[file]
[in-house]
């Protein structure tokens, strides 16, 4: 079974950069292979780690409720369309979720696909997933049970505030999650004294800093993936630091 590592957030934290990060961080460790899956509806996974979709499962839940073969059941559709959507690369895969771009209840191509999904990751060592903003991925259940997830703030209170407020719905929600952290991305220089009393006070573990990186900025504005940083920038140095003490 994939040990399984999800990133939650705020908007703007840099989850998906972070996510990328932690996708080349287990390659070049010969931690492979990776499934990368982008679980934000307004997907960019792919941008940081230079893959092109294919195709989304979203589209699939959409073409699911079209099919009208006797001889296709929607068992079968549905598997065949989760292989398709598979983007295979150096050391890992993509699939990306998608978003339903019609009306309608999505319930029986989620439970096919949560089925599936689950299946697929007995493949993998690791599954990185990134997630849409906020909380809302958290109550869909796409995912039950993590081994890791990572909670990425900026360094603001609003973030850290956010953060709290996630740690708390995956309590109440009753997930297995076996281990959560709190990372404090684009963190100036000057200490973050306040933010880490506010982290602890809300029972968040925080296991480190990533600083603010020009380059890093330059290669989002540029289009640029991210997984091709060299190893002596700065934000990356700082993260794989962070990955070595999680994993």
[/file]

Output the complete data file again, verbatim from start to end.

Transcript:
[in-house]
């Protein structure tokens, strides 16, 4: 079974950069292979780690409720369309979720696909997933049970505030999650004294800093993936630091 590592957030934290990060961080460790899956509806996974979709499962839940073969059941559709959507690369895969771009209840191509999904990751060592903003991925259940997830703030209170407020719905929600952290991305220089009393006070573990990186900025504005940083920038140095003490 994939040990399984999800990133939650705020908007703007840099989850998906972070996510990328932690996708080349287990390659070049010969931690492979990776499934990368982008679980934000307004997907960019792919941008940081230079893959092109294919195709989304979203589209699939959409073409699911079209099919009208006797001889296709929607068992079968549905598997065949989760292989398709598979983007295979150096050391890992993509699939990306998608978003339903019609009306309608999505319930029986989620439970096919949560089925599936689950299946697929007995493949993998690791599954990185990134997630849409906020909380809302958290109550869909796409995912039950993590081994890791990572909670990425900026360094603001609003973030850290956010953060709290996630740690708390995956309590109440009753997930297995076996281990959560709190990372404090684009963190100036000057200490973050306040933010880490506010982290602890809300029972968040925080296991480190990533600083603010020009380059890093330059290669989002540029289009640029991210997984091709060299190893002596700065934000990356700082993260794989962070990955070595999680994993």